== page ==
Thursday, October 22, 2015

Thinking and Meditation

How to Meditate

A political science professor asked me what I think about when I meditate. I told him, "I don't think about anything." I said that I am only attentive to what is there, what is going on. He appeared skeptical, but it is the truth. While sitting, I make almost no use of my intellect. I don't try to analyze things or solve complex problems, like math problems or riddles. Even if I am examining a kung-an (Japanese: koan), I just allow it to be there and I contemplate it, without seeking to explain or interpret it, because I know that a kung-an is not a puzzle to solve. Examination, in the sense of awareness, does not mean analysis. It only means continuous recognition. Thinking requires strenuous mental work, and makes us tired. This is not the case while resting in awareness or "recognizing." We have a tendency to think that meditation demands a great mobilization of "gray matter," but that is really not the case. A meditator is not a thinker; a meditator does not do mental labor. On the contrary, meditation rests the mind.

Since our conversation began, I haven't once asked my friend to use his "gray matter." I have only invited him to "see," to "recognize" things with me. To do that, we must concentrate, but not analyze. We must be attentive, without speculation or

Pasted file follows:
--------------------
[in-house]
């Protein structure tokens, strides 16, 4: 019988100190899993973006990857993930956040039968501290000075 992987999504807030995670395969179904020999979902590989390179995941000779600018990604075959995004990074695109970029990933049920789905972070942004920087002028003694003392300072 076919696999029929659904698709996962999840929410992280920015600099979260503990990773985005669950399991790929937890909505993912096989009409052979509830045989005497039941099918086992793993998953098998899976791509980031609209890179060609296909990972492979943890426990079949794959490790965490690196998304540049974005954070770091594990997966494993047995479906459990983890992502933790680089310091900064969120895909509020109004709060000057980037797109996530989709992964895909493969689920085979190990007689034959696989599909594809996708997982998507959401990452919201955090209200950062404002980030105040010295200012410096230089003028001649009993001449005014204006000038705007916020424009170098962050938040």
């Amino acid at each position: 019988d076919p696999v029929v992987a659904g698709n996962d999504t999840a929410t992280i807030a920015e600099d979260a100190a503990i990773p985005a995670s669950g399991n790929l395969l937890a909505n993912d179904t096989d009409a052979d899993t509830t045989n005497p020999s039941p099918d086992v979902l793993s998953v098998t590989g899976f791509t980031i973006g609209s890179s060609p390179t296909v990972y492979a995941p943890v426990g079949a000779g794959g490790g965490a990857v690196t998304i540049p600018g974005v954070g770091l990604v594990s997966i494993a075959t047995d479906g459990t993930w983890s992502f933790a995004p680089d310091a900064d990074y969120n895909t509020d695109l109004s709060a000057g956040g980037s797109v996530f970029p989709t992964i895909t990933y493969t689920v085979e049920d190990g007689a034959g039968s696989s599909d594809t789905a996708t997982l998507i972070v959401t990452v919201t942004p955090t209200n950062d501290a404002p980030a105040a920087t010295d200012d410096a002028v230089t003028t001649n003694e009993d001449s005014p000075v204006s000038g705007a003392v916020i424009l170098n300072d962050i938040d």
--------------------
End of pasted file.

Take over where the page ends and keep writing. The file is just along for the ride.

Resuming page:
interpretation. Being attentive means giving only bare attention. It is a vehicle which can take you from sleep to awakening. If you do not know you are angry, feeling, thinking, sitting, and so forth, you are asleep. In his novel The Stranger, Albert Camus describes his anti-hero as a man who "lives as though dead." This is like living in a dark room with no light of awareness. When you light the lamp of awareness, you pass from sleep to awakening. The verb buddh in Sanskrit means "to wake up," and one who wakes up is called a Buddha. A Buddha is a person who is always awake. From time to time we have this awareness, so we are "from-time-to-time" Buddhas.

(Excerpts from "The Sun My Heart" written by Thich Nhat Hanh, p34 "From Sleep to Awakening")

(Thinking causes separations, discriminations, or the duality. That's why thinkers lose freedom. If we separate ourselves from others, afflictions such as fear, anger, despair, jealousy arise and we suffer. As David Bohm said, what we see is what we think. The object is the projection of our mind. So, we see illusions or delusions through mental projection based on our afflictions. In other words, we can't see the true nature of reality. That's why we must stop thinking when we meditate. And when we stop thinking, awareness revives and recognizes what is going on inside and around us, touching the true nature of reality. )

(Notes) The descriptions in the parenthesis are my commentaries.


Thích Nhất Hạnh